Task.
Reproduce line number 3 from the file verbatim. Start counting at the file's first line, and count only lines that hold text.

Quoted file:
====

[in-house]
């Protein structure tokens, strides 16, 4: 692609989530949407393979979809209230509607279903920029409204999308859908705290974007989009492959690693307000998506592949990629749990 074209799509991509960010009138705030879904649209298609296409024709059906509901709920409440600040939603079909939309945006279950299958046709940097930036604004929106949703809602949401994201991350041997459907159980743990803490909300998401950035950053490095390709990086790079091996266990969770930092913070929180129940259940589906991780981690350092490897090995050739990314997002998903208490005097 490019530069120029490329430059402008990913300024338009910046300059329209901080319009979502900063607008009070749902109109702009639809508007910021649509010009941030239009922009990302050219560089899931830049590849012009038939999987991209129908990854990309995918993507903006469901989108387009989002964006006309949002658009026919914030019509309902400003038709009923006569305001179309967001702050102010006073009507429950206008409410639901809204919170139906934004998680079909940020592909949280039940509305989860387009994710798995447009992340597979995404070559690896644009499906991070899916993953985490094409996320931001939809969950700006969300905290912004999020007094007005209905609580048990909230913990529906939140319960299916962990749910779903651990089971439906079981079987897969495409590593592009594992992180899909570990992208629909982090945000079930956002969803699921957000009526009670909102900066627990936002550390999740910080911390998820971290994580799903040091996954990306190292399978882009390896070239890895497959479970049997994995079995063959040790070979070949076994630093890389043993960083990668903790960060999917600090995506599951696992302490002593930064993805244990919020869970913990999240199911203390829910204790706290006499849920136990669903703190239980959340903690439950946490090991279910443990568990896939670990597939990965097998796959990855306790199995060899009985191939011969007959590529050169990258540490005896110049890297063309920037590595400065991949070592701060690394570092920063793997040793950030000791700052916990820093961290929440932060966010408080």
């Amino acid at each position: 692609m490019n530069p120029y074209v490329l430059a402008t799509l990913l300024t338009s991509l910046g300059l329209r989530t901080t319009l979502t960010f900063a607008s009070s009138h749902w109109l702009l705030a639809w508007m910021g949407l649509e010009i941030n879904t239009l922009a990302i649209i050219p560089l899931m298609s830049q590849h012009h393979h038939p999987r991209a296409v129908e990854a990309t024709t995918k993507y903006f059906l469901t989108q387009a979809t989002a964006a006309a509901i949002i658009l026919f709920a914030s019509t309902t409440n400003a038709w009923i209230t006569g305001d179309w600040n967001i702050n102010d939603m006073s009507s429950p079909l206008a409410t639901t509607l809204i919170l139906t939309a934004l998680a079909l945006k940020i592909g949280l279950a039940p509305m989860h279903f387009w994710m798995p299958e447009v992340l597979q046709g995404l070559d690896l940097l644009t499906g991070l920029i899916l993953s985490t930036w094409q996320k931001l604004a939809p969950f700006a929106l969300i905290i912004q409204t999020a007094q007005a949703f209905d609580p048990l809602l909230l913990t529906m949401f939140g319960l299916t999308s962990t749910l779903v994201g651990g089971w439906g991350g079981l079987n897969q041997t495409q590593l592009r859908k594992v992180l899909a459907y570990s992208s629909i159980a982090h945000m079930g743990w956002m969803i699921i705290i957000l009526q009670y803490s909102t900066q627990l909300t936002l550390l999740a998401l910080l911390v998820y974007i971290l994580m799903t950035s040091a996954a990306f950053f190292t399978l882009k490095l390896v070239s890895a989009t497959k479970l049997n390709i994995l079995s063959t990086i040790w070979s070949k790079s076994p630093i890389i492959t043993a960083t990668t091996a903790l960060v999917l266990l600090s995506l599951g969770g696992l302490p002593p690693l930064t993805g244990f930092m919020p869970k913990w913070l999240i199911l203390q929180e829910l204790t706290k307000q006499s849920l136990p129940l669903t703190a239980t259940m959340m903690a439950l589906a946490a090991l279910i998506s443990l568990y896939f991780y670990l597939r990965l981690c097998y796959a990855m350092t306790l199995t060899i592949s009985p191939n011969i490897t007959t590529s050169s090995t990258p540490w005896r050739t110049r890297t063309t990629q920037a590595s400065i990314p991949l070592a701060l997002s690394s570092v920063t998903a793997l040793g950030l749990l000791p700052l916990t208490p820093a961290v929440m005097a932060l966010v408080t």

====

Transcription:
């Amino acid at each position: 692609m490019n530069p120029y074209v490329l430059a402008t799509l990913l300024t338009s991509l910046g300059l329209r989530t901080t319009l979502t960010f900063a607008s009070s009138h749902w109109l702009l705030a639809w508007m910021g949407l649509e010009i941030n879904t239009l922009a990302i649209i050219p560089l899931m298609s830049q590849h012009h393979h038939p999987r991209a296409v129908e990854a990309t024709t995918k993507y903006f059906l469901t989108q387009a979809t989002a964006a006309a509901i949002i658009l026919f709920a914030s019509t309902t409440n400003a038709w009923i209230t006569g305001d179309w600040n967001i702050n102010d939603m006073s009507s429950p079909l206008a409410t639901t509607l809204i919170l139906t939309a934004l998680a079909l945006k940020i592909g949280l279950a039940p509305m989860h279903f387009w994710m798995p299958e447009v992340l597979q046709g995404l070559d690896l940097l644009t499906g991070l920029i899916l993953s985490t930036w094409q996320k931001l604004a939809p969950f700006a929106l969300i905290i912004q409204t999020a007094q007005a949703f209905d609580p048990l809602l909230l913990t529906m949401f939140g319960l299916t999308s962990t749910l779903v994201g651990g089971w439906g991350g079981l079987n897969q041997t495409q590593l592009r859908k594992v992180l899909a459907y570990s992208s629909i159980a982090h945000m079930g743990w956002m969803i699921i705290i957000l009526q009670y803490s909102t900066q627990l909300t936002l550390l999740a998401l910080l911390v998820y974007i971290l994580m799903t950035s040091a996954a990306f950053f190292t399978l882009k490095l390896v070239s890895a989009t497959k479970l049997n390709i994995l079995s063959t990086i040790w070979s070949k790079s076994p630093i890389i492959t043993a960083t990668t091996a903790l960060v999917l266990l600090s995506l599951g969770g696992l302490p002593p690693l930064t993805g244990f930092m919020p869970k913990w913070l999240i199911l203390q929180e829910l204790t706290k307000q006499s849920l136990p129940l669903t703190a239980t259940m959340m903690a439950l589906a946490a090991l279910i998506s443990l568990y896939f991780y670990l597939r990965l981690c097998y796959a990855m350092t306790l199995t060899i592949s009985p191939n011969i490897t007959t590529s050169s090995t990258p540490w005896r050739t110049r890297t063309t990629q920037a590595s400065i990314p991949l070592a701060l997002s690394s570092v920063t998903a793997l040793g950030l749990l000791p700052l916990t208490p820093a961290v929440m005097a932060l966010v408080t």